Gregg Ziegler

And then the last building is the Terrain, and I think we’ve put some details on what we have in backlog on the Terrain in the release. That will not deliver until next year.

Stephen East – ISI Group

Okay, all right. And then on the cash, Marty, you all have about $720 million. What do you expect from – as you look at 2012, considering that your business is starting to take off and ramp up and which is going to require some more cash, are you cash positive this year, is that most likely – is a negative this year and sort of where are you comfortable on your cash levels?

Martin Connor

Some of that, a similar thinking on that is evidenced in the $300 million of new debt we raised a couple of weeks ago. We raised debt at sub 6%; we found it to be a very opportunistic transaction at an attractive interest rate, five and seven-eights. And we kind of parlayed that into an exchange offer for some of our nearer dated maturities, some of which are due in November of 2012 and September of 2013.

So we are mindful of the cash being spent in the company for land opportunities and the development of buildings including with equity residential and in – at the Gramercy and so we’re – we looked ahead and said 6%, 5.875% debt, let’s get some and replenish the coffers a little bit because we do have some usages that we’ve seen recently and construction costs that are anticipated.

Stephen East – ISI Group

Okay. So if I hear you, it sounds like it will probably be an investment year for you?

Martin Connor

I think it’s definitely going to be an investment year. We’ve already invested more than $400 million.

Stephen East – ISI Group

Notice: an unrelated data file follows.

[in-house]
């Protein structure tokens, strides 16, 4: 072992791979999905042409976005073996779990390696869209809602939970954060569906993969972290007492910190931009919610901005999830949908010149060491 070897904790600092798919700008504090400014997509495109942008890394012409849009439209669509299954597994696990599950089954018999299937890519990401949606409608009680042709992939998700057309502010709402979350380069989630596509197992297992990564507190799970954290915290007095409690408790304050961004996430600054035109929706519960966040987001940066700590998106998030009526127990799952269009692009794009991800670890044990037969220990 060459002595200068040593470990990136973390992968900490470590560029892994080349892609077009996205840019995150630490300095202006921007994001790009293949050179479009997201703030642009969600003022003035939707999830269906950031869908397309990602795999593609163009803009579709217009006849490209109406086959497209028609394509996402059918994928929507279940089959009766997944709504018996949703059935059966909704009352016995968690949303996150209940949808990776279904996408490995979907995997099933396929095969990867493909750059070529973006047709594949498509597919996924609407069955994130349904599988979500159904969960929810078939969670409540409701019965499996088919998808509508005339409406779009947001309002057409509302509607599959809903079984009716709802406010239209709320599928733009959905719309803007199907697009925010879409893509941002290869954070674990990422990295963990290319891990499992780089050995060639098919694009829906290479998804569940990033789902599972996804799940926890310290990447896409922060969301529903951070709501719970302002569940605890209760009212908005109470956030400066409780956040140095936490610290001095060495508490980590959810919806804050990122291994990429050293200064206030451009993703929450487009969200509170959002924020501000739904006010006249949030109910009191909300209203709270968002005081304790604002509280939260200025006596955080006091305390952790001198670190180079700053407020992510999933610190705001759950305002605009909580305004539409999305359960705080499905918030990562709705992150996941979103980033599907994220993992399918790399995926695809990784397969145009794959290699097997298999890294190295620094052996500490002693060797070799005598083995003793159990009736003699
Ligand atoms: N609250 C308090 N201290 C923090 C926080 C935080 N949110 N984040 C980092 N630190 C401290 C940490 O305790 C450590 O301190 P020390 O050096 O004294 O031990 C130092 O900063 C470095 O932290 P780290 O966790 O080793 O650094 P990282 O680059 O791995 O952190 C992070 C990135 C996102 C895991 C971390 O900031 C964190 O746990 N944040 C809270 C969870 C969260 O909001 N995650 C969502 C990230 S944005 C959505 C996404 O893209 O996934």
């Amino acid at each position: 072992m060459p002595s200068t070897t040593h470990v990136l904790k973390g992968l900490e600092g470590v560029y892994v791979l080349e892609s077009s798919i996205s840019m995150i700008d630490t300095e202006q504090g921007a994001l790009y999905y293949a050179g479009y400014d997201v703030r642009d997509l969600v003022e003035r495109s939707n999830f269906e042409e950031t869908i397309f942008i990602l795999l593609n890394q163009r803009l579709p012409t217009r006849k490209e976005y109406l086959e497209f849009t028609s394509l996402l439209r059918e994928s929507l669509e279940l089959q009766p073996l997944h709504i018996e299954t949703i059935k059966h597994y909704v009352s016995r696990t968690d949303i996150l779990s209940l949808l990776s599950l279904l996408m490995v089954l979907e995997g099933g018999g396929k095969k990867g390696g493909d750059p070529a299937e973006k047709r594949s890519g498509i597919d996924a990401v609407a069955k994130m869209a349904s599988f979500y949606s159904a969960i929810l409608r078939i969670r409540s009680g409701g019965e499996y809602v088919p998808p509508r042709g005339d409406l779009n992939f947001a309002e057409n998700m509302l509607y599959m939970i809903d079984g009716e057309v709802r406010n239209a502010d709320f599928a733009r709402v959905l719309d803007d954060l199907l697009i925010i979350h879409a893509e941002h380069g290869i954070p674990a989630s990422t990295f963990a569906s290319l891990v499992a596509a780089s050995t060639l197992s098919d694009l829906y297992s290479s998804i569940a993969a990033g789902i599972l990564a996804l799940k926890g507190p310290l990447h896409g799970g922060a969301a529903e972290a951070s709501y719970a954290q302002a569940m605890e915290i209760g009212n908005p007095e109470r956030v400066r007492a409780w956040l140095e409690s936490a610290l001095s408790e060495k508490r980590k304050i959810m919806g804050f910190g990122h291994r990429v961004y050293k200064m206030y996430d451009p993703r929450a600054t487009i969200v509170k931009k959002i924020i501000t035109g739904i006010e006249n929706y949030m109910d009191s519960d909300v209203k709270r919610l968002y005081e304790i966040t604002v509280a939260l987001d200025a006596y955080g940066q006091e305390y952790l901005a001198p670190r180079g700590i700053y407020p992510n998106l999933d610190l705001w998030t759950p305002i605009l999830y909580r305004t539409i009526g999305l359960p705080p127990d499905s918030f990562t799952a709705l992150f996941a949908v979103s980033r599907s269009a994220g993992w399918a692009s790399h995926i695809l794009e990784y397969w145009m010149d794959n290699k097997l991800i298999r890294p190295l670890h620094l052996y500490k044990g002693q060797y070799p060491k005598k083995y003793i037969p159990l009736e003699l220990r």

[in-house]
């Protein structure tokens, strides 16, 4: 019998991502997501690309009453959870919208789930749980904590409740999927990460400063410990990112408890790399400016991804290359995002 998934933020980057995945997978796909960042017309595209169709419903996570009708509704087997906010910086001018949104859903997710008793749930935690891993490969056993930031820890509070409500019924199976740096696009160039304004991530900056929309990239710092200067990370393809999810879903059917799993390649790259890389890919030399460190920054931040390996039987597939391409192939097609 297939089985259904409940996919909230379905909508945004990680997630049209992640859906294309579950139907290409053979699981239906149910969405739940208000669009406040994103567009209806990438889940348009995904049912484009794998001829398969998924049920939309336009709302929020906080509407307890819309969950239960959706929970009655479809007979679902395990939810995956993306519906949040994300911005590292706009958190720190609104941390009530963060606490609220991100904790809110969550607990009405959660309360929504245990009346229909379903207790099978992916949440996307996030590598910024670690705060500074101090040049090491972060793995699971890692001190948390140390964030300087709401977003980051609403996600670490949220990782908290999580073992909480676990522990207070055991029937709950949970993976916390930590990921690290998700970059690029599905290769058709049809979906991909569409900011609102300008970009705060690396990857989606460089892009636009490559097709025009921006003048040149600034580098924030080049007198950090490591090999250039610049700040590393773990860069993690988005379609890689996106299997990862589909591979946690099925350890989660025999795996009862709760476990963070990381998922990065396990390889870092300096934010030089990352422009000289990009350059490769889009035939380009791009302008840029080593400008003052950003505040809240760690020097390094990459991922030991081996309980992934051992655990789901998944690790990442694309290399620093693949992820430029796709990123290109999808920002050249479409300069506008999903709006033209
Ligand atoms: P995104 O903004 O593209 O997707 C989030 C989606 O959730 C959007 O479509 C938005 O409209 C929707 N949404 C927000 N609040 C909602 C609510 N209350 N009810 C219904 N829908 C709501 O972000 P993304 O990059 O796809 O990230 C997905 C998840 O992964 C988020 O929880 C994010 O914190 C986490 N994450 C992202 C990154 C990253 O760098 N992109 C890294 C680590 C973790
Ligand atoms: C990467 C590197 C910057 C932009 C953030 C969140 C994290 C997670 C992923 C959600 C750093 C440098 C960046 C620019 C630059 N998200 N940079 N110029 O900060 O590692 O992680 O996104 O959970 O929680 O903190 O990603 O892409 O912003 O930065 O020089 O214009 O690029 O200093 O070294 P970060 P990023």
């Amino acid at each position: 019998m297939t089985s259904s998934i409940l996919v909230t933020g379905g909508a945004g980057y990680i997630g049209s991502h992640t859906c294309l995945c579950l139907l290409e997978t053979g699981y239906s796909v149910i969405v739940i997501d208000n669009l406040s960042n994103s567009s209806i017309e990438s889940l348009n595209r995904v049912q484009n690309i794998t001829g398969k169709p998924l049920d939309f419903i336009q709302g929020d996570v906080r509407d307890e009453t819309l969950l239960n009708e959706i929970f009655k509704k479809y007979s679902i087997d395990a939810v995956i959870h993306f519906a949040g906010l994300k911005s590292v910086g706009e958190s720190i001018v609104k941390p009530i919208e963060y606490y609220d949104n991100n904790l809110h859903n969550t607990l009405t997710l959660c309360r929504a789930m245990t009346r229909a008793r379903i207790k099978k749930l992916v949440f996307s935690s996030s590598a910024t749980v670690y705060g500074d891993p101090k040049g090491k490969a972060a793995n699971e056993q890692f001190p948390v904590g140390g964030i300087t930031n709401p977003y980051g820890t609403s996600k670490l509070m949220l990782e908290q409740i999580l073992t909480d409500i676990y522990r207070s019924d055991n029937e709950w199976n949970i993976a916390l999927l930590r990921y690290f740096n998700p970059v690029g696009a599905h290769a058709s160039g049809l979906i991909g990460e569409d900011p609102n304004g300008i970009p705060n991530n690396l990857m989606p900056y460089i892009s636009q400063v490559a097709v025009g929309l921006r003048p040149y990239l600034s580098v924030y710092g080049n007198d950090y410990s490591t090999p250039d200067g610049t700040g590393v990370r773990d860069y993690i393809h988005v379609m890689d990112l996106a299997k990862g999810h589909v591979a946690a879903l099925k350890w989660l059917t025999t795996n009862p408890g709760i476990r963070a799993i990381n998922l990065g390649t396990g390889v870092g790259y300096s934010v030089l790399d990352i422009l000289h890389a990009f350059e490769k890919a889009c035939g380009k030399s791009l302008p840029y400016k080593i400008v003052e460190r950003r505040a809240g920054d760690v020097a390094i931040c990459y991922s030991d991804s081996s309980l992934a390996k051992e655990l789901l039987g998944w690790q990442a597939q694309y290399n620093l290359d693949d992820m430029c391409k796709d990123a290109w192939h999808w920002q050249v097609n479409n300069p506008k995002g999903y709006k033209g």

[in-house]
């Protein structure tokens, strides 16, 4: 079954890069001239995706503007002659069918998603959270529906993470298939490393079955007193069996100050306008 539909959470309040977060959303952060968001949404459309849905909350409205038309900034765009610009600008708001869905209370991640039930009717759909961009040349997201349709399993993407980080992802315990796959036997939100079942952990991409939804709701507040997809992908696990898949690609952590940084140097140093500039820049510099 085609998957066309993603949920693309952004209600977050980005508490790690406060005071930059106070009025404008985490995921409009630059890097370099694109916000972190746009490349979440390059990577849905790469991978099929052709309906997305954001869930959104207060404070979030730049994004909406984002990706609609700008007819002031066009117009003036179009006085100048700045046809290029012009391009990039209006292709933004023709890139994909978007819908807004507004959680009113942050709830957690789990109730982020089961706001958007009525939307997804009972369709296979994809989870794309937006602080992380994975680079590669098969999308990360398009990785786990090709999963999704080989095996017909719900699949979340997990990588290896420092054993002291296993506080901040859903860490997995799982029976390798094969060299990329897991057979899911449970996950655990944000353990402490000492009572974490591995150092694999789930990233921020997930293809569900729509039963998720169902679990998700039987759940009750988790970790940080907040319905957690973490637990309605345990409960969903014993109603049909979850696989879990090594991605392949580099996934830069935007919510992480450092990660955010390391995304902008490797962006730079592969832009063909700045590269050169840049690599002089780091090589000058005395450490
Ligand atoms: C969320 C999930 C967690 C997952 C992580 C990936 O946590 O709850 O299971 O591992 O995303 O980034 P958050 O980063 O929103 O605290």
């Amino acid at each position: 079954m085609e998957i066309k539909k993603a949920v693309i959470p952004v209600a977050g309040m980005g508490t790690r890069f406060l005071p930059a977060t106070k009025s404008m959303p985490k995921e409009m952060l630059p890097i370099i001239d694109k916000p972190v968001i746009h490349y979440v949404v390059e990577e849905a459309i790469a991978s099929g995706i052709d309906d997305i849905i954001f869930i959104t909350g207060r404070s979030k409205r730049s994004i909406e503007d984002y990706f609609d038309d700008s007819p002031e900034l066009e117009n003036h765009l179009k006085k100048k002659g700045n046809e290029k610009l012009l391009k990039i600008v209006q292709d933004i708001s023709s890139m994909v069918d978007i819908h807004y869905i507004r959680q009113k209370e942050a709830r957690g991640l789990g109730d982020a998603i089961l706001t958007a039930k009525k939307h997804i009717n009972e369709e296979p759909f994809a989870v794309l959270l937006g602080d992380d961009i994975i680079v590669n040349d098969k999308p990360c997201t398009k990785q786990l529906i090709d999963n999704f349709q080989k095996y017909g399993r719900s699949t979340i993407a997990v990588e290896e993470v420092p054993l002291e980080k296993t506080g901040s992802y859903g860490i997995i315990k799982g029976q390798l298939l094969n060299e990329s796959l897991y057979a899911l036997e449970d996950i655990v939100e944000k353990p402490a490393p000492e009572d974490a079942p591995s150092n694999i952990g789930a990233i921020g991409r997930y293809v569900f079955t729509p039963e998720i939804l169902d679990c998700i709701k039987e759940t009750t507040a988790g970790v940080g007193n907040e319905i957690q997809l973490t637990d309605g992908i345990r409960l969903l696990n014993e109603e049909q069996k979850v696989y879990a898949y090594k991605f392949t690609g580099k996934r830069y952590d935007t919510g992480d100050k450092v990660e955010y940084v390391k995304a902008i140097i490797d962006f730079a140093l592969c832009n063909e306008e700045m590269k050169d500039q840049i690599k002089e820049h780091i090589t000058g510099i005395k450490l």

All right. Thank you, guys.

Operator

Your next question comes from the line of Nishu Sood with Deutsche Bank.

Rob Hansen – Deutsche Bank Securities

Thanks. This is Rob Hansen on for Nishu. I wanted to see if you could just talk a little bit about the land that you acquired in the Inspirada settlement and how much land you gained access to and this it still held in an JV or – and how quickly you’ll be able to deliver homes and how much money you have to spend to develop any portions of it?

Douglas Yearley

We – as part of the settlement we are the proud owners of about 800 to a 1,000 lots within Inspirada. Inspirada is going through replanning of sorts to try to make it a bit more marketable. We are holding that ground. We are in Inspirada, we are building at lower price points, quite successfully actually, relatively successfully for the market. But we are – with this 800 to 1,000 lots that we now own through the settlement, we have no plans for that; we’re just sitting on it.

Martin Connor

And Rob, while we just paid $57 million for that land, we had accrued that payment in the past and recognized the appropriate impairments associated with that land in the past as well. So our current basis is significantly less than the 57.

Rob Hansen – Deutsche Bank Securities

Okay. Thank you. And you also mentioned that the first three quarters of the year you’d see a little bit of margin deterioration just from the purchase accounting and what not. So I just wanted to see is 1Q 2012, is that likely a kind of trough for the margin deterioration?

Martin Connor

Gregg?

Gregg Ziegler

I think Martin has tried to give you his best margin guidance that he possibly can. It’s really, if you’re looking on a percentage basis, it’s because of the lower delivery volume that happened in Q1 and that’s driving the percentages as opposed to the absolute dollars.

Rob Hansen – Deutsche Bank Securities

Okay, thank you.

Operator

Your next question comes from the line of Megan McGrath with MKM Partners.

Megan McGrath – MKM Partners

Hi, thanks. A couple of questions; first, just wanted to follow-up on your decision to sort of put more of these New York towers on to your balance sheet rather than going through the JV structure. Is it more of a function of them being smaller and you’re a large sort of coffer of cash? Or is there something fundamentally different about your view on JVs now as you had a year or two ago?